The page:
Step Two: Figure Out How Much E&P is Subject to Transition Tax
You may want some Imigran on hand as you undertake this part of the analysis. A few pointers –

  • This analysis must be done for each DFIC in which the taxpayer has the required 10% ownership interest.
  • Each DFIC’s untaxed post-1986 E&P balance is to be determined as at November 2, 2017, and December 31, 2017. Use the E&P balance that is greater. Please see IRS Notice 2018-13 which explains that regulations will be forthcoming that permit US shareholders to make an election to use an “alternative method” to compute the accumulated post-1986 E&P using an October month-end. Special rules will also be provided for applying the alternative method to corporations that have 52- to 53-week taxable years.
  • Each DFIC’s E&P must be determined using US tax rules and generally accepted accounting principles (GAAP). This means you cannot simply take the financial statements of the DFIC and look at its retained earnings to find your answer. The determination of E&P is affected by numerous corporate transactions that must be examined, including payment of dividends and sales or redemptions of shares. Dividends paid in 2017 will not reduce the DFIC’s 2017 E&P because of an express provision contained in Code section 965.
  • Remember, the transition tax is calculated on the “US shareholder’s” proportionate share of untaxed and undistributed E&P. You will have to carefully examine if any of the undistributed E&P of each DFIC may have been previously taxed under various US rules (e.g., Subpart F), and exclude these amounts. Post-1986 E&P are currently tracked on Schedule J of IRS Form 5471. Therefore, Schedule J may be a helpful short-cut method to calculate the amount of income subject to the transition tax.
  • If any of the corporations relevant to the analysis have losses, then special (highly complicated) rules will apply. Generally, a DFIC’s accumulated untaxed post-1986 E&P amount is reduced by any aggregate post-1986 E&P deficits, measured as of the testing date of November 2, 2017, of “E&P deficit foreign corporations” (EDFCs) allocated to the particular US shareholder. If losses are involved in any of the corporations, I suggest you take an Imigran and carefully read the IRS guidance given to date about EDFC’s as contained in Notice 2018-13. The Notice describes regulations that will clarify, for example, that a foreign corporation that is a DFIC may not also be an EDFC, even if it can otherwise meet the EDFC definition. A foreign corporation that may be classified as either a DFIC or an EDFC with respect to a US shareholder that has an accumulated post-1986 E&P deficit as of November 2, 2017 (the EDFC testing date), will be treated as a DFIC and not an EDFC if it has positive post-1986 accumulated deferred foreign income as of December 31, 2017. Other examples with EDFCs are provided that demonstrate just how complex this area really is.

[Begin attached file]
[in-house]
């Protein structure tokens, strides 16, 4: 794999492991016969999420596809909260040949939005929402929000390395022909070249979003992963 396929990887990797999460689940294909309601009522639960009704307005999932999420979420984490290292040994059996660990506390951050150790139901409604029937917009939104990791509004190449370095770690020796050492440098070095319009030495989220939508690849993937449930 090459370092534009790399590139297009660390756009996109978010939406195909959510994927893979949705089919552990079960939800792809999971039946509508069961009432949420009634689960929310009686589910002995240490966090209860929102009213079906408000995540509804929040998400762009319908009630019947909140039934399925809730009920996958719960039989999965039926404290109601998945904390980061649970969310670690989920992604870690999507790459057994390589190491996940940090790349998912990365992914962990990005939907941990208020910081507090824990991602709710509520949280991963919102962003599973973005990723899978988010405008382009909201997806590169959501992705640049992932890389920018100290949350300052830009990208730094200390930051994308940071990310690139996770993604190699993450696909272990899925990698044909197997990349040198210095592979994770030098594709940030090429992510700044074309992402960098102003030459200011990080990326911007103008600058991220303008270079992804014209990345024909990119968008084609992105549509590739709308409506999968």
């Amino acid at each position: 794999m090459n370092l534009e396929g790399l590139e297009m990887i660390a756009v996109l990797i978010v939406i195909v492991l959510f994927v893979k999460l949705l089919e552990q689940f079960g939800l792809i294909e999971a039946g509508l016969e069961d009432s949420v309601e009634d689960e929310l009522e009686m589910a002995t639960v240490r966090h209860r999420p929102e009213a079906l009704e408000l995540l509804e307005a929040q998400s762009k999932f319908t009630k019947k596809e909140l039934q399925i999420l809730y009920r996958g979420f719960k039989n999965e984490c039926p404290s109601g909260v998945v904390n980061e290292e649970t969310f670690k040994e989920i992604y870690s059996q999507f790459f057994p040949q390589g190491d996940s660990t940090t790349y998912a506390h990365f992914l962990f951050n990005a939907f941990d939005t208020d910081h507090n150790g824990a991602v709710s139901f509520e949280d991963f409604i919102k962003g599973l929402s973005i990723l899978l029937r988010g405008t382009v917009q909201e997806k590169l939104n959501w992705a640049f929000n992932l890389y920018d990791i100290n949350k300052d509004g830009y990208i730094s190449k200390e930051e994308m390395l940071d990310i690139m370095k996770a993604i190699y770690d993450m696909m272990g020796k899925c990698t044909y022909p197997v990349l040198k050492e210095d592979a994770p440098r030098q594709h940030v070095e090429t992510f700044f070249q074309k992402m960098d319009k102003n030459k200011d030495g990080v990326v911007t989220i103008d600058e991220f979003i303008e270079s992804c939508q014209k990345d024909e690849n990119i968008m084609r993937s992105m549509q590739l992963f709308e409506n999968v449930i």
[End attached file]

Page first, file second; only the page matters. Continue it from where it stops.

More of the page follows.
Remember to repeat this process for every DFIC pinpointed in Step 1. For each DFIC, use the greater balance of E&P as of the two prescribed measurement dates: November 2, 2017, and December 31, 2017 (unless the US shareholder had made an election to use an “alternative method” using an October month end).
Step Three: Compute Amount of E&P Supported by Cash and Non-cash Assets
Section 965 contains two tax rates that apply for purposes of the transition tax:

  • A higher tax rate applies to E&P supported by a DFIC’s so-called “cash assets” (as discussed below, broadly defined).
  • A lower tax rate applies to E&P supported by its noncash assets.
  • If the E&P is attributable to cash/cash equivalents it is taxed at a rate of 15.5%; if attributable to noncash or fixed assets it is taxed at a rate of 8%. This is a very simplified explanation of the rule and its ugly details will be more fully described at Step 4.
  • Cash assets are defined quite broadly and include more than just “cash”. The higher tax rate applies to numerous assets including cash, the DFIC’s net accounts receivable, and the fair market value of the following assets that are held by the corporation: (i) personal property that is of a type that is actively traded and for which there is an established financial market; (ii) commercial paper, certificates of deposit, securities of the US federal government, and of any US state or foreign government; (iii) any foreign currency; (iv) short-term obligations (i.e., any obligation having a term of less than one year); and (v) any asset economically equivalent to such cash assets as determined by the IRS.
  • The way the computation is actually done is quite complicated. The amount of E&P attributable to lower taxed, noncash assets is essentially a residual amount, and it may not apply depending on the particular facts.

Step Four: Calculation of the Transition Tax / Corporate versus Individual Shareholder

  • As promised, this is where things get uglier!